For many of us an African safari is a bucket list item. Something we all want to do, but somehow life and everyday expenses prevent it from becoming a reality. Fifty or sixty years ago a traditional safari was a privileged trip for the super-rich looking for adventure while maintaining all the luxuries of home. Today the adventure and luxury is still present but the world has become a much smaller cheaper place.
A few years ago I did a family trip to Florida, spending just over a week at Universal Studios and Disneyland, staying onsite for both, with line passes, meals, etc. The total cost for a family of three actually came to more than our budget 11 day safari the year before!
Like any vacation you have a choice of accommodation, over the last 3 decades I have visited numerous camps and lodges and can honestly say I’ve never had a bad experience. I recommend staying in both tented camps and lodges to add some variety. You will find that the tented camps are as far from your usual camping variety as you can imagine. Most are permanent camps with fully plumbed in services and large comfortable beds. At the end of busy day onsite chefs prepare a wonderful array of meals using the freshest ingredients. To end the evening there is simply nothing better than sitting by the campfire watching the sunset on the timeless savanna landscape.
I would strongly advise against the large tour groups (10 or more guests), these pack seven people into a vehicle all of whom want to get the best view, you’ll take a big chance with these groups and run the risk of if your images coming back with an ipad or a head blocking your once in a lifetime experience. Typically I travel with three 4×4 vehicles each accommodating a maximum of two guests. The drivers stay in radio contact but go separate ways allowing more territory to be covered. Surprisingly there is also onboard WiFi! so you can update your status and make your friends jealous.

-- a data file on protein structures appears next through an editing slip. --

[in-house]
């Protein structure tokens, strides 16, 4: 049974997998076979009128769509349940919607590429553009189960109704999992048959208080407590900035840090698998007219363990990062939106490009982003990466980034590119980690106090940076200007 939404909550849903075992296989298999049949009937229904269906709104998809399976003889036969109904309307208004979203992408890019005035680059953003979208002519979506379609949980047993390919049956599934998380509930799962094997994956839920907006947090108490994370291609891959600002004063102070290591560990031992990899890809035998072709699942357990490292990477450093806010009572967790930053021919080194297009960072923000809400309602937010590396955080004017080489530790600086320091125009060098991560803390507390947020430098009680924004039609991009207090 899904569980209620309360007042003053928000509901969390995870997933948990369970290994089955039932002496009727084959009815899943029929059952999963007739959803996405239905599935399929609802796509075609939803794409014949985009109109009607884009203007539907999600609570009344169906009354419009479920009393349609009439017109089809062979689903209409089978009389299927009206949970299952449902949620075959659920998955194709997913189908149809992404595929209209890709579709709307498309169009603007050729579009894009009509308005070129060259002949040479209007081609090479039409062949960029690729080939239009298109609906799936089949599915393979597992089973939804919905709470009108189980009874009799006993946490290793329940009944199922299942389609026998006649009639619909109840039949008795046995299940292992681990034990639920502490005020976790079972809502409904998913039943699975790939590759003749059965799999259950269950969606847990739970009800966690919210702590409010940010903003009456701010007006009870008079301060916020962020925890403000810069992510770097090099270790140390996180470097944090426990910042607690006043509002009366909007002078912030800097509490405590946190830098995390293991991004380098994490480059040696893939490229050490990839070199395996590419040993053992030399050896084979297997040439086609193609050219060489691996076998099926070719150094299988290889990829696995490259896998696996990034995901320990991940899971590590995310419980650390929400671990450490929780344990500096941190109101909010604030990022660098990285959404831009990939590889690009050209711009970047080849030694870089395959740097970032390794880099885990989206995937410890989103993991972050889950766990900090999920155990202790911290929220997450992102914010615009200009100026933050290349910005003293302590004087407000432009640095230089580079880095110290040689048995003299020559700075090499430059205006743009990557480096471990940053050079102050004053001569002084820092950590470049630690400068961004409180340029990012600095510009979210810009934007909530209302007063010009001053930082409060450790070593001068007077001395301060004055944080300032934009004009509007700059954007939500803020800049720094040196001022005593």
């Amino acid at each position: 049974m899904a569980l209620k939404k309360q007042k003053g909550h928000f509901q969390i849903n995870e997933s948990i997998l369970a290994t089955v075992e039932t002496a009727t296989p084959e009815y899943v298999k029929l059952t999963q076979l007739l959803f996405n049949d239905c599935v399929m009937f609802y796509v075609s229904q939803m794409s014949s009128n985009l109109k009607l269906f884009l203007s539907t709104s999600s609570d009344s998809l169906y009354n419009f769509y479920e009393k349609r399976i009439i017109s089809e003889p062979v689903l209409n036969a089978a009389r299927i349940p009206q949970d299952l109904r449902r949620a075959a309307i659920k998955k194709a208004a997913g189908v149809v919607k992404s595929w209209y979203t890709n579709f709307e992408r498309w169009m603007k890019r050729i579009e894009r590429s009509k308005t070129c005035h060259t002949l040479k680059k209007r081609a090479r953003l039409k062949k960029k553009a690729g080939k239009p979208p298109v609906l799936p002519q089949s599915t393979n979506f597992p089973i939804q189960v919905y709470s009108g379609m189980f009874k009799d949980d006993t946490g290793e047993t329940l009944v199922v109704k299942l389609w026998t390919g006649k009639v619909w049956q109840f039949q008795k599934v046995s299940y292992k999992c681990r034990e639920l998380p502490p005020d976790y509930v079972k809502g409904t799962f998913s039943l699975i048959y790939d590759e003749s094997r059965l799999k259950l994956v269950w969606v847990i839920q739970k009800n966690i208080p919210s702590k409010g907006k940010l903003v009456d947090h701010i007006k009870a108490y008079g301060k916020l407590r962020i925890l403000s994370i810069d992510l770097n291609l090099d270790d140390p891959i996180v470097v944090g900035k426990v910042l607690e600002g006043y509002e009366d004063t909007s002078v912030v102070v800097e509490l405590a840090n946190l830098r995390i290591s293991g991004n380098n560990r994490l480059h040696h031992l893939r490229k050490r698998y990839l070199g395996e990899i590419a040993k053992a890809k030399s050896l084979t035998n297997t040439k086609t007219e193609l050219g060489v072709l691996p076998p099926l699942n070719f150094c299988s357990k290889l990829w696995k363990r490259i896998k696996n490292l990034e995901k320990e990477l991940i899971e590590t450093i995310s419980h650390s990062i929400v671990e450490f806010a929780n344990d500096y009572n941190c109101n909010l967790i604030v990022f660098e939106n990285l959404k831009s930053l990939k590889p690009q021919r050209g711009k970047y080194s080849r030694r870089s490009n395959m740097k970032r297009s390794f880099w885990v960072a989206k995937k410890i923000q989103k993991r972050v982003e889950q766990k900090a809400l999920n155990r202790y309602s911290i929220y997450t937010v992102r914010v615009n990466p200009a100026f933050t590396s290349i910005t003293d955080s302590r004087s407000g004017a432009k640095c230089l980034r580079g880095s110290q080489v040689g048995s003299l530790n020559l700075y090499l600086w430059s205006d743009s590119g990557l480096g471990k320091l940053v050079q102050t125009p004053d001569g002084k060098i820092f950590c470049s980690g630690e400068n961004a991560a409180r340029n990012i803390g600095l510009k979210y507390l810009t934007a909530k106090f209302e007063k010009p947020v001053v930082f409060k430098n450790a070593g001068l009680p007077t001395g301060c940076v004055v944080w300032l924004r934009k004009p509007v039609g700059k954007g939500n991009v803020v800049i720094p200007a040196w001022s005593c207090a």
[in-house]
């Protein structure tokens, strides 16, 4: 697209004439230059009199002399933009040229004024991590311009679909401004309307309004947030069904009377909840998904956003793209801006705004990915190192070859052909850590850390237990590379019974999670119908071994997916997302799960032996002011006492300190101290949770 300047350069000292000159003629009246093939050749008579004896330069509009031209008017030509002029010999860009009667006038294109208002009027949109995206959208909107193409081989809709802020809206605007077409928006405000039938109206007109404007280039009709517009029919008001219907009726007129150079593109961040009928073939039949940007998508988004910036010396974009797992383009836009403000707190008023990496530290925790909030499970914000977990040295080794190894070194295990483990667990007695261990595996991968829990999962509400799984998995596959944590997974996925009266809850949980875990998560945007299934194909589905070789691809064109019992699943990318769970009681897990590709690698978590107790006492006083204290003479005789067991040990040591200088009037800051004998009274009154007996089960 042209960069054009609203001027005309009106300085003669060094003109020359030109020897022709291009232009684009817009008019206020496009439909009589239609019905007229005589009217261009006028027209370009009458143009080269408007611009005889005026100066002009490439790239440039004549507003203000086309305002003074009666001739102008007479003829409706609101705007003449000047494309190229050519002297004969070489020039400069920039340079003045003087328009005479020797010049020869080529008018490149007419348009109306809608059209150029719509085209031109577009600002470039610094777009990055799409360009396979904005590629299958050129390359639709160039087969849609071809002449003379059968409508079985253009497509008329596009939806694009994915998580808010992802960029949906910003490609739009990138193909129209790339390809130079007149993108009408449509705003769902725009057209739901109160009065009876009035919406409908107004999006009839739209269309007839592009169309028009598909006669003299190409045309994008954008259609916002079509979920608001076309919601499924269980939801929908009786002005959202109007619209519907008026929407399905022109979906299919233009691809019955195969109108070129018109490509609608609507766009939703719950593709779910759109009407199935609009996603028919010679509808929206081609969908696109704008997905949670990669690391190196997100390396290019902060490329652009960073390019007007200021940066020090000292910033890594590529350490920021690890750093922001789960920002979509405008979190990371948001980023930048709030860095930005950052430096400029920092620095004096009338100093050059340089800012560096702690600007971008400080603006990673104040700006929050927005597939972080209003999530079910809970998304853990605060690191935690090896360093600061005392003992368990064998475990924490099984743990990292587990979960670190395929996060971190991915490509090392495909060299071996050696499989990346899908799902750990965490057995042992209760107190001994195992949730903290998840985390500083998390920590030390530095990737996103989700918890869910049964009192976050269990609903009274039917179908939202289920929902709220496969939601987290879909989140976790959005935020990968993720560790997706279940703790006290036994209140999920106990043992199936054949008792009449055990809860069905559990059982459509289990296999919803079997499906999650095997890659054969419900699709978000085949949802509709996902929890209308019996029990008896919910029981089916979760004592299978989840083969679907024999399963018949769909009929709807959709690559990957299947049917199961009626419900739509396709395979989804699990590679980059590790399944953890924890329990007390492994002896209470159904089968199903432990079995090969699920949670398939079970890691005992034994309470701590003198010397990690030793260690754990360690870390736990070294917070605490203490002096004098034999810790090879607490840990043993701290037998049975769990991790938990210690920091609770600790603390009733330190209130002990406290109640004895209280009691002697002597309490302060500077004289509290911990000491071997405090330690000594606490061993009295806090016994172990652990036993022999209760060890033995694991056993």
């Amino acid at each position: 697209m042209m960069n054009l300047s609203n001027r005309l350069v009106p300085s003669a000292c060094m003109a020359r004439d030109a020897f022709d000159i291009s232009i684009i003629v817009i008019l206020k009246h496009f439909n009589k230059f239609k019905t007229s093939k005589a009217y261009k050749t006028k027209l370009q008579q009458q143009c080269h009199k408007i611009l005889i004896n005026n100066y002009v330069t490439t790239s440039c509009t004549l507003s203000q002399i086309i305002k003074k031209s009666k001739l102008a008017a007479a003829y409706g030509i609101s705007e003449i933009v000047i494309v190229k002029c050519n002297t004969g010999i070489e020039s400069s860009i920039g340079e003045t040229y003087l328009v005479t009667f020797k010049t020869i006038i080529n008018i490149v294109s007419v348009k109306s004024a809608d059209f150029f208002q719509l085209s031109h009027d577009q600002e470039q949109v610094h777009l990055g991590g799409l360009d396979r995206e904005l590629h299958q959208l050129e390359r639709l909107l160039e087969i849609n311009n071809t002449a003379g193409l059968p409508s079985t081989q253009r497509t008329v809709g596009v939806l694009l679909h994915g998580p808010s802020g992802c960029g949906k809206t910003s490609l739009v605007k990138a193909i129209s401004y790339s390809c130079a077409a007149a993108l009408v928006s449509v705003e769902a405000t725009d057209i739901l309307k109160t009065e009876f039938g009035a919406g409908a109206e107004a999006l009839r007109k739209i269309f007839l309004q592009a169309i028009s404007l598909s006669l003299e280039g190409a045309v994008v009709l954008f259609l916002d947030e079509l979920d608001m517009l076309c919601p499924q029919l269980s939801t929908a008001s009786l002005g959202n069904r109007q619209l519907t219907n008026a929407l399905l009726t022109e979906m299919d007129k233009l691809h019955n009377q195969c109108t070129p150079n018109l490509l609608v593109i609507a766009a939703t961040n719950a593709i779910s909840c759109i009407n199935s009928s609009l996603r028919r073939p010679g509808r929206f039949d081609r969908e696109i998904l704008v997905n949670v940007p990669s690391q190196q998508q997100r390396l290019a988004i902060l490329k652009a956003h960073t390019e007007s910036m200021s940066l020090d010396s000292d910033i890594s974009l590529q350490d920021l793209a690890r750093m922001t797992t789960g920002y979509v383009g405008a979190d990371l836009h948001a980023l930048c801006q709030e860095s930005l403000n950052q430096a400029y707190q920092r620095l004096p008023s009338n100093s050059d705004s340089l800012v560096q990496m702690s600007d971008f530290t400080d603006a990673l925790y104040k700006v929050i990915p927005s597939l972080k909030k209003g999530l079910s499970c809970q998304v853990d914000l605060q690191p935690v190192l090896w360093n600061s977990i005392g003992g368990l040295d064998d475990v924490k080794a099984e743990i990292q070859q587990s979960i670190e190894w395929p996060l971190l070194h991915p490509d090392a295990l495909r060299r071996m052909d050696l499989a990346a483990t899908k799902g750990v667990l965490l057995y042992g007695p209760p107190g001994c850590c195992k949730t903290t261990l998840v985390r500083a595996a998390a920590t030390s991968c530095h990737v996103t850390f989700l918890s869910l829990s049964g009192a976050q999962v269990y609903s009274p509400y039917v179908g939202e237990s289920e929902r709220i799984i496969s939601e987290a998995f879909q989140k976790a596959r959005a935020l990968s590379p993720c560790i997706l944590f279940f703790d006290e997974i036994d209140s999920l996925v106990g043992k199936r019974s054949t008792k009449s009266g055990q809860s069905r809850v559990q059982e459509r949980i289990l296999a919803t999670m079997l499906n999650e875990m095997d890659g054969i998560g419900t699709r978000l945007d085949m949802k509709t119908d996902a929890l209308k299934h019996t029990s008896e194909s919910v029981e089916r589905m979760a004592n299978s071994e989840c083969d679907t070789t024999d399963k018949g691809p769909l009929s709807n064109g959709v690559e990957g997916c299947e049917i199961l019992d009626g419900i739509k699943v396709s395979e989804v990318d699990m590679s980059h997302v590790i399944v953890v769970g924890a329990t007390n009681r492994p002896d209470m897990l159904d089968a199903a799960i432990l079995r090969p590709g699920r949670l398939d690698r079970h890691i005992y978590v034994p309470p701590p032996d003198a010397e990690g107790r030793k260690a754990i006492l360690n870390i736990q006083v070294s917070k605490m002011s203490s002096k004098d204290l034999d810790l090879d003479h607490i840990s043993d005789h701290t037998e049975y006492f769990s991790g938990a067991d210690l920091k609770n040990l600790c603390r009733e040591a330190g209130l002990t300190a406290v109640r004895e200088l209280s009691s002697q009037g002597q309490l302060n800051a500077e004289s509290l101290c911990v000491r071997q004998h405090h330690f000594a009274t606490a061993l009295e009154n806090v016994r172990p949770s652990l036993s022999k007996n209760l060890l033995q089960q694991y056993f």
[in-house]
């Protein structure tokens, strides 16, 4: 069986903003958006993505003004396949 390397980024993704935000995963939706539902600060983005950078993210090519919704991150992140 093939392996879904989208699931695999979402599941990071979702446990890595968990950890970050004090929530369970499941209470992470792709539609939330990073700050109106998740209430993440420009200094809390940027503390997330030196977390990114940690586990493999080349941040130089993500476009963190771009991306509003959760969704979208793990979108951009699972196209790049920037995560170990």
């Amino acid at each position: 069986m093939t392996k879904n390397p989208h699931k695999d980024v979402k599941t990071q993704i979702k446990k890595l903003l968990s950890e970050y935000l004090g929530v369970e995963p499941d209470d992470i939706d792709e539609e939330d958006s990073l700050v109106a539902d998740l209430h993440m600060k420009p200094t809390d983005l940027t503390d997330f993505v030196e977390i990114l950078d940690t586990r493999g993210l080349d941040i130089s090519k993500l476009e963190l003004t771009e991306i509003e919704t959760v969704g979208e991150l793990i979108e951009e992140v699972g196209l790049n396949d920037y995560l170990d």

My favourite location is Massai Mara. The park is relatively small and has a wide diversity of animals, the images shown here are from one day in the park and included both leopard and cheetah sightings, you would have to spend several days or even weeks in some other parks such as Kruger to come across these kinds of sightings. Of course it’s important to have well experienced guides and drivers who know the area and are familiar with the animal population.
I prefer to travel between October and April. As many of my guests are keen photographers these off peak months are not only cheaper but also avoid the crowds that fill the parks during the summer months. My next trip is in March when I aim to capture the Big Five (elephant, lion, buffalo, leopard and rhino) – in a seven day adventure.
All Photographs Are © Bryan Pereira
Bryan Pereira Photographer Bio
Bryan Pereira is a published photographer with over 30 years of award winning experience. He conducts photo safaris and workshops to some of the most exciting locations in Europe and Africa. More images and details can be found at: http://exposuretours.com/photosafari.html
Blog / Website: Exposure Tours – the World Through Your Lens
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